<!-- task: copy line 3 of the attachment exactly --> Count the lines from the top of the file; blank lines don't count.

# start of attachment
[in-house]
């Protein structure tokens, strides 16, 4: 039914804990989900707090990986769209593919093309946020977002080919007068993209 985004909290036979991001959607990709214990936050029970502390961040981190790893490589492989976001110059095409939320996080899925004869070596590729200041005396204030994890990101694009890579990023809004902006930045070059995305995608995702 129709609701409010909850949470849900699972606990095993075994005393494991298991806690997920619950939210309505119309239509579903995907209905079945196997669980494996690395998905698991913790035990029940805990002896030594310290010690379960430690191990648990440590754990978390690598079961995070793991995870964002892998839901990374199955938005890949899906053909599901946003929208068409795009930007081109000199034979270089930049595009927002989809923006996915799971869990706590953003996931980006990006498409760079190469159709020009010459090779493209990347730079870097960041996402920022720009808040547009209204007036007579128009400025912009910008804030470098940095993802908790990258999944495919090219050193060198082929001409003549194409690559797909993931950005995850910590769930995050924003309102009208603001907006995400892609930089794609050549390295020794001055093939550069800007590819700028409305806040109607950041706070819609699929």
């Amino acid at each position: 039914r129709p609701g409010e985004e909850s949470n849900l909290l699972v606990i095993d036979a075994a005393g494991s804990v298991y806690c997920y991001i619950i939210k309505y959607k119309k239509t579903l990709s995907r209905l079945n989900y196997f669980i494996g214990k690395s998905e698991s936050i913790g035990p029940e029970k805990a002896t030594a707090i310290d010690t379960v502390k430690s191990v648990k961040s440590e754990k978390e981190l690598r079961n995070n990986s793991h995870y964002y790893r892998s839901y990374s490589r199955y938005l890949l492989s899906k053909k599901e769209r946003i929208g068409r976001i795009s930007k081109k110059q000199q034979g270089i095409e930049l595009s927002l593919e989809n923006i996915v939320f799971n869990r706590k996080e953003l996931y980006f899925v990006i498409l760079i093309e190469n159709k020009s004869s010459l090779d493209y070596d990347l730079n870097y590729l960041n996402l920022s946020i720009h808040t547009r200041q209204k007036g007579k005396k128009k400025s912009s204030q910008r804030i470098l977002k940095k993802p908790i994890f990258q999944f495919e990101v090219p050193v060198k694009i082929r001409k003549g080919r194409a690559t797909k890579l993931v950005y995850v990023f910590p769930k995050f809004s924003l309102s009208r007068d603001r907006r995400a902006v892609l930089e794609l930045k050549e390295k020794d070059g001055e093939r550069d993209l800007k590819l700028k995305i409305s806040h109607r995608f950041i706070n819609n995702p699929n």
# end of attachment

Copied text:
């Amino acid at each position: 039914r129709p609701g409010e985004e909850s949470n849900l909290l699972v606990i095993d036979a075994a005393g494991s804990v298991y806690c997920y991001i619950i939210k309505y959607k119309k239509t579903l990709s995907r209905l079945n989900y196997f669980i494996g214990k690395s998905e698991s936050i913790g035990p029940e029970k805990a002896t030594a707090i310290d010690t379960v502390k430690s191990v648990k961040s440590e754990k978390e981190l690598r079961n995070n990986s793991h995870y964002y790893r892998s839901y990374s490589r199955y938005l890949l492989s899906k053909k599901e769209r946003i929208g068409r976001i795009s930007k081109k110059q000199q034979g270089i095409e930049l595009s927002l593919e989809n923006i996915v939320f799971n869990r706590k996080e953003l996931y980006f899925v990006i498409l760079i093309e190469n159709k020009s004869s010459l090779d493209y070596d990347l730079n870097y590729l960041n996402l920022s946020i720009h808040t547009r200041q209204k007036g007579k005396k128009k400025s912009s204030q910008r804030i470098l977002k940095k993802p908790i994890f990258q999944f495919e990101v090219p050193v060198k694009i082929r001409k003549g080919r194409a690559t797909k890579l993931v950005y995850v990023f910590p769930k995050f809004s924003l309102s009208r007068d603001r907006r995400a902006v892609l930089e794609l930045k050549e390295k020794d070059g001055e093939r550069d993209l800007k590819l700028k995305i409305s806040h109607r995608f950041i706070n819609n995702p699929n």